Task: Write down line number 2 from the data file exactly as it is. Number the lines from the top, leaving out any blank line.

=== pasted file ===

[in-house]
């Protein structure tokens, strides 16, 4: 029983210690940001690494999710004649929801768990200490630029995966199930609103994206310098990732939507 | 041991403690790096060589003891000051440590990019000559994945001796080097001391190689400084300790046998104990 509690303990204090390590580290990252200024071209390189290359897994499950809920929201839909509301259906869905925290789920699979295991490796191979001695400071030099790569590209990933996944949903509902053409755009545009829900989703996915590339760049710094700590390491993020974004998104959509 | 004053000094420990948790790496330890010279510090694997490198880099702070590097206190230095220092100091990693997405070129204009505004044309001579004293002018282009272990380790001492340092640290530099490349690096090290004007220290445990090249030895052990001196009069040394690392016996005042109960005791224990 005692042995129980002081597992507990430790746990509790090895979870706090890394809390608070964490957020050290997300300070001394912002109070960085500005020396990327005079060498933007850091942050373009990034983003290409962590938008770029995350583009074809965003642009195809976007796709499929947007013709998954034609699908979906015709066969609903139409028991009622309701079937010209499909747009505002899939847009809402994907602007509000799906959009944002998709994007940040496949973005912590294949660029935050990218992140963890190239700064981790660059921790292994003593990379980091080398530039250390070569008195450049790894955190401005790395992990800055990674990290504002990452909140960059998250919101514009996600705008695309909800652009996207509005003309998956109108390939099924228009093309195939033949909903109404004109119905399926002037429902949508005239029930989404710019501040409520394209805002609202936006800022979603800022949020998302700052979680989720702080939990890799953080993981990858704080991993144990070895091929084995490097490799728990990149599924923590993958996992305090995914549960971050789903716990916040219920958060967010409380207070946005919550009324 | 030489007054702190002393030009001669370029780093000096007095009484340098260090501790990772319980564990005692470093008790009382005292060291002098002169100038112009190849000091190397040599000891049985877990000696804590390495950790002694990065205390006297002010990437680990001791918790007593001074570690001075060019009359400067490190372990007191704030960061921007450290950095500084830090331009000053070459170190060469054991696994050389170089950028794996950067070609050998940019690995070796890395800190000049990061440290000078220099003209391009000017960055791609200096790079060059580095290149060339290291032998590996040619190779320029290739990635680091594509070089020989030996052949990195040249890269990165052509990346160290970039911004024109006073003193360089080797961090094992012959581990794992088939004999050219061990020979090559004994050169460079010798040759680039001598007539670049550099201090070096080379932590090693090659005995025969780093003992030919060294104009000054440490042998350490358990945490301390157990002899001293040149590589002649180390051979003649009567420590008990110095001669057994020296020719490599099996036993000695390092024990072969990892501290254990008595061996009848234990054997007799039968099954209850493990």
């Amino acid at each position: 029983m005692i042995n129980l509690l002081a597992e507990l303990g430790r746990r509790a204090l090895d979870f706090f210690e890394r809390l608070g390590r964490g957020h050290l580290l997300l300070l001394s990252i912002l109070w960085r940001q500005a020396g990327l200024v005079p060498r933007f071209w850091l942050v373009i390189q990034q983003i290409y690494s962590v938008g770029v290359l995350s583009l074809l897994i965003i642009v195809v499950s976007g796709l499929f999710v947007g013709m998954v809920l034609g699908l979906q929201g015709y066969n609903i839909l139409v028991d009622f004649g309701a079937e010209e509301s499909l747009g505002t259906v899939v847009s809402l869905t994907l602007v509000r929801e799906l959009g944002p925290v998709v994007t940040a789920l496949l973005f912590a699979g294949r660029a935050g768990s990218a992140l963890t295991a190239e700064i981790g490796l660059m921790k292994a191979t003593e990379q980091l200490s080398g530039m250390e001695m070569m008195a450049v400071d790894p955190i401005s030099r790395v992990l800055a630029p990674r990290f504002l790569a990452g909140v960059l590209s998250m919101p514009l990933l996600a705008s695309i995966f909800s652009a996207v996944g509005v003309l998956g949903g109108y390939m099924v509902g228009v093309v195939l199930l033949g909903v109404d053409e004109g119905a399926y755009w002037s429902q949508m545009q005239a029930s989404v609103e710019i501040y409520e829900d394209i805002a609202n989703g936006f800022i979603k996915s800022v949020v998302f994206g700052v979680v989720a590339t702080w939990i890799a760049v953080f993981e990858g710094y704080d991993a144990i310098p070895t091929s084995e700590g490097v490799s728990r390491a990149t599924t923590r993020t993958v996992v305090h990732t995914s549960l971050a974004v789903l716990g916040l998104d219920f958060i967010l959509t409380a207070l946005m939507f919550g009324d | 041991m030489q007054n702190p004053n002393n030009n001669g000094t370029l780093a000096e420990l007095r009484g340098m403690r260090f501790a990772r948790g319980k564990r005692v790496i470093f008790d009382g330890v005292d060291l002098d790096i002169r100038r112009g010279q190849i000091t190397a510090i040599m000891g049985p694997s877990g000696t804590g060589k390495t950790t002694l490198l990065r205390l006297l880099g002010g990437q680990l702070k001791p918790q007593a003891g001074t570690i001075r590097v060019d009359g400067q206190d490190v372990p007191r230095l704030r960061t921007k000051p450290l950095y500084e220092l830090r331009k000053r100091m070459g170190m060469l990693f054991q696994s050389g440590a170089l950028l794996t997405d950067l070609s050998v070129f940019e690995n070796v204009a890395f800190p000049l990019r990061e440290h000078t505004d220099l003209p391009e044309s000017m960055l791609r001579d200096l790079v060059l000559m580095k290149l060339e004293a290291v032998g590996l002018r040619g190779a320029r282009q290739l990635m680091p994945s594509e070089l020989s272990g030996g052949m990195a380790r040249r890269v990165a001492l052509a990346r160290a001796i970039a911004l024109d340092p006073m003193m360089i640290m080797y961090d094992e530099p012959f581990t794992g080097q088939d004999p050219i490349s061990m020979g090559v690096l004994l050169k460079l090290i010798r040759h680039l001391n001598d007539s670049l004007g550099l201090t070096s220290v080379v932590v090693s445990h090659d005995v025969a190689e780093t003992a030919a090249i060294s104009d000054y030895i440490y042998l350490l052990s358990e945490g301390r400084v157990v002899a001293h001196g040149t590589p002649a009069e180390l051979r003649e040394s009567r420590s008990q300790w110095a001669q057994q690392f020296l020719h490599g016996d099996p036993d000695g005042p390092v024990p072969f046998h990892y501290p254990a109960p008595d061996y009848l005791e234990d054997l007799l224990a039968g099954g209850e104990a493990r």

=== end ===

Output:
């Protein structure tokens, strides 16, 4: 029983210690940001690494999710004649929801768990200490630029995966199930609103994206310098990732939507 | 041991403690790096060589003891000051440590990019000559994945001796080097001391190689400084300790046998104990 509690303990204090390590580290990252200024071209390189290359897994499950809920929201839909509301259906869905925290789920699979295991490796191979001695400071030099790569590209990933996944949903509902053409755009545009829900989703996915590339760049710094700590390491993020974004998104959509 | 004053000094420990948790790496330890010279510090694997490198880099702070590097206190230095220092100091990693997405070129204009505004044309001579004293002018282009272990380790001492340092640290530099490349690096090290004007220290445990090249030895052990001196009069040394690392016996005042109960005791224990 005692042995129980002081597992507990430790746990509790090895979870706090890394809390608070964490957020050290997300300070001394912002109070960085500005020396990327005079060498933007850091942050373009990034983003290409962590938008770029995350583009074809965003642009195809976007796709499929947007013709998954034609699908979906015709066969609903139409028991009622309701079937010209499909747009505002899939847009809402994907602007509000799906959009944002998709994007940040496949973005912590294949660029935050990218992140963890190239700064981790660059921790292994003593990379980091080398530039250390070569008195450049790894955190401005790395992990800055990674990290504002990452909140960059998250919101514009996600705008695309909800652009996207509005003309998956109108390939099924228009093309195939033949909903109404004109119905399926002037429902949508005239029930989404710019501040409520394209805002609202936006800022979603800022949020998302700052979680989720702080939990890799953080993981990858704080991993144990070895091929084995490097490799728990990149599924923590993958996992305090995914549960971050789903716990916040219920958060967010409380207070946005919550009324 | 030489007054702190002393030009001669370029780093000096007095009484340098260090501790990772319980564990005692470093008790009382005292060291002098002169100038112009190849000091190397040599000891049985877990000696804590390495950790002694990065205390006297002010990437680990001791918790007593001074570690001075060019009359400067490190372990007191704030960061921007450290950095500084830090331009000053070459170190060469054991696994050389170089950028794996950067070609050998940019690995070796890395800190000049990061440290000078220099003209391009000017960055791609200096790079060059580095290149060339290291032998590996040619190779320029290739990635680091594509070089020989030996052949990195040249890269990165052509990346160290970039911004024109006073003193360089080797961090094992012959581990794992088939004999050219061990020979090559004994050169460079010798040759680039001598007539670049550099201090070096080379932590090693090659005995025969780093003992030919060294104009000054440490042998350490358990945490301390157990002899001293040149590589002649180390051979003649009567420590008990110095001669057994020296020719490599099996036993000695390092024990072969990892501290254990008595061996009848234990054997007799039968099954209850493990």